On the plus side the casting is perfect, from the fantastically headstrong Lyra by the young unknown Richards to all the drastically underused supporting cast of notable acting talent. The cream of the crop due to his slightly more sufficient time on screen is Sam Elliot's Lee Scorseby, who for me embodies the character so well it was like he'd jumped straight out of the page. This is generally the standard of casting, one can see how much care went into getting the right people for these roles, it's just a shame an equal amount of effort was not dispensed to the script, editing and direction. Chris Weitz bit off rather more than he could chew here and to be viciously honest what could we really expect from the director famed for American Pie?! I implore the head honchos of New Line Cinema to take their heads out of the clouds, take stock in their previous success and employ a decent director and/or writer for the next volume. If not I just hope Mr Weitz will take heed of the poor reviews of this film and pull his finger out for the sequel, not least because it happens to be my favourite in the trilogy!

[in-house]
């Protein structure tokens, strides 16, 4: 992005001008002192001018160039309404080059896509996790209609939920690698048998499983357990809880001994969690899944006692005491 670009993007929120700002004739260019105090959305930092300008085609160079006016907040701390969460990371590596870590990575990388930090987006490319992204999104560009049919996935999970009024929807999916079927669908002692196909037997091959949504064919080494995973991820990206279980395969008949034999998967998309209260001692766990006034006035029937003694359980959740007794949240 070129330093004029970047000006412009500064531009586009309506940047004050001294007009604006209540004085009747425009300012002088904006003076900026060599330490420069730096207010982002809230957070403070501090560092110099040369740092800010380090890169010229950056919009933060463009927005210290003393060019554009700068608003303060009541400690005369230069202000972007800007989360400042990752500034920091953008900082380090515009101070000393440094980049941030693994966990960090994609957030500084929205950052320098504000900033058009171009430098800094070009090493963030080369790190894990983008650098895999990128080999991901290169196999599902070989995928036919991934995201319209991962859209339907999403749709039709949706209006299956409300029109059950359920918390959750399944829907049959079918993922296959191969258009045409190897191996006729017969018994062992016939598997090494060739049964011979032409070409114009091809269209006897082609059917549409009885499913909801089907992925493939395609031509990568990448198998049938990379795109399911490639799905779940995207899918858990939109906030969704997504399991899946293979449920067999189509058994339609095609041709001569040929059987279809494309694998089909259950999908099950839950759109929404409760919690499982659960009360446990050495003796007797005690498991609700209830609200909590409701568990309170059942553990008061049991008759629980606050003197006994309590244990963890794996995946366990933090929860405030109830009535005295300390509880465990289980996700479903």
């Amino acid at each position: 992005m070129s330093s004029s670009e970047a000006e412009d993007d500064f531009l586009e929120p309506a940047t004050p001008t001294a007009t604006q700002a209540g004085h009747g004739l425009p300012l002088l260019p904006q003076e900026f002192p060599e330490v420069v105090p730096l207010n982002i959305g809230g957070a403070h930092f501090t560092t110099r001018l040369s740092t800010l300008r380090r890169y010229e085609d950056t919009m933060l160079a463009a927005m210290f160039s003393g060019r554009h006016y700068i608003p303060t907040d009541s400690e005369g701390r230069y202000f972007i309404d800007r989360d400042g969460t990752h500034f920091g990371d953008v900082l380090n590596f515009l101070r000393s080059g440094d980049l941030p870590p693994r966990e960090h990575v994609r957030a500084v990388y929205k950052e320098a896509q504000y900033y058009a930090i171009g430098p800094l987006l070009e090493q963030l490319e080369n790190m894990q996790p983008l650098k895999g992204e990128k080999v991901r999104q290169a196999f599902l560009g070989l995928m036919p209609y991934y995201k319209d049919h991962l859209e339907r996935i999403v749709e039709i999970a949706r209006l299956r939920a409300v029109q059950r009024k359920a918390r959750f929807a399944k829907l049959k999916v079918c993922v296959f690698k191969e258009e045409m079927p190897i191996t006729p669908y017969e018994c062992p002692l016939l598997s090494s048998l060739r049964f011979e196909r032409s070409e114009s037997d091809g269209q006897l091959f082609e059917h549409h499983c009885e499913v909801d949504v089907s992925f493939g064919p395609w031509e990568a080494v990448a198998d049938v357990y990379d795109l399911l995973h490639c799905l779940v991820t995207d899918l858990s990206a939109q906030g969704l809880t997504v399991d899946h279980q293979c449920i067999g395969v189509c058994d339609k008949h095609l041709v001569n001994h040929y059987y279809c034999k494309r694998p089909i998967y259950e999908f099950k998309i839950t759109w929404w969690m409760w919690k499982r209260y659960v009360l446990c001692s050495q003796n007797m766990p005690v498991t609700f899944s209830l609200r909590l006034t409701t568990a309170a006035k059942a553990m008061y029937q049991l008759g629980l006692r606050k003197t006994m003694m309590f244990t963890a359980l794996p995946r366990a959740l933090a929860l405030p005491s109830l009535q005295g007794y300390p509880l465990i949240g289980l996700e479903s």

The Golden Compass

USA/UK 2007
113 mins
director
Chris Weitz
producers
Bill Carraro
Deborah Forte
screenplay
Chris Weitz
from the novel Northern Lights by
Philip Pullman
cinematography
Henry Braham
editors
Anne V. Coates
Peter Honess
Kevin Tent
music
Alexandre Desplat
production design
Dennis Gassner
starring
Nicole Kidman
Daniel Craig
Dakota Blue Richards
Ben Walker
Freddie Highmore
Ian McKellen
Ian McShane
review posted
10 December 2007